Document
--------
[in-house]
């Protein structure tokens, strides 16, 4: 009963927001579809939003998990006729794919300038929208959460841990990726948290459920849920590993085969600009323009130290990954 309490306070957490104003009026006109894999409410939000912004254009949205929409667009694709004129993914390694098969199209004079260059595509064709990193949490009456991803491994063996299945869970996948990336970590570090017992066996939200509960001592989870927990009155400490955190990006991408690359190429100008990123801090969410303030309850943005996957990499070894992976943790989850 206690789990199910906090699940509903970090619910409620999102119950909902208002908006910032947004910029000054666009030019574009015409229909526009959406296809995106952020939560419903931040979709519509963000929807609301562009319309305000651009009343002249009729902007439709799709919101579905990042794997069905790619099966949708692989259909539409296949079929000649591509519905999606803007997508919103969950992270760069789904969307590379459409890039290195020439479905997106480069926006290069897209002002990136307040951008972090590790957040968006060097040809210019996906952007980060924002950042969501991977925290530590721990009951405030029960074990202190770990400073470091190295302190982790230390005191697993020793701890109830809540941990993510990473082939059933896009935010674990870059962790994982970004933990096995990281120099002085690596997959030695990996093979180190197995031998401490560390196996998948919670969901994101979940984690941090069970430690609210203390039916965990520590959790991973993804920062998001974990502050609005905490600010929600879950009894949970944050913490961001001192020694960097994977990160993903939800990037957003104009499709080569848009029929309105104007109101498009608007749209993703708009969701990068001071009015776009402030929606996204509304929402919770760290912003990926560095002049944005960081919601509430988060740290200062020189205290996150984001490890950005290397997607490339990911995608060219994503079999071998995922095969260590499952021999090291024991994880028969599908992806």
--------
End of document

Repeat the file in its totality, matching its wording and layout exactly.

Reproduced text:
[in-house]
């Protein structure tokens, strides 16, 4: 009963927001579809939003998990006729794919300038929208959460841990990726948290459920849920590993085969600009323009130290990954 309490306070957490104003009026006109894999409410939000912004254009949205929409667009694709004129993914390694098969199209004079260059595509064709990193949490009456991803491994063996299945869970996948990336970590570090017992066996939200509960001592989870927990009155400490955190990006991408690359190429100008990123801090969410303030309850943005996957990499070894992976943790989850 206690789990199910906090699940509903970090619910409620999102119950909902208002908006910032947004910029000054666009030019574009015409229909526009959406296809995106952020939560419903931040979709519509963000929807609301562009319309305000651009009343002249009729902007439709799709919101579905990042794997069905790619099966949708692989259909539409296949079929000649591509519905999606803007997508919103969950992270760069789904969307590379459409890039290195020439479905997106480069926006290069897209002002990136307040951008972090590790957040968006060097040809210019996906952007980060924002950042969501991977925290530590721990009951405030029960074990202190770990400073470091190295302190982790230390005191697993020793701890109830809540941990993510990473082939059933896009935010674990870059962790994982970004933990096995990281120099002085690596997959030695990996093979180190197995031998401490560390196996998948919670969901994101979940984690941090069970430690609210203390039916965990520590959790991973993804920062998001974990502050609005905490600010929600879950009894949970944050913490961001001192020694960097994977990160993903939800990037957003104009499709080569848009029929309105104007109101498009608007749209993703708009969701990068001071009015776009402030929606996204509304929402919770760290912003990926560095002049944005960081919601509430988060740290200062020189205290996150984001490890950005290397997607490339990911995608060219994503079999071998995922095969260590499952021999090291024991994880028969599908992806």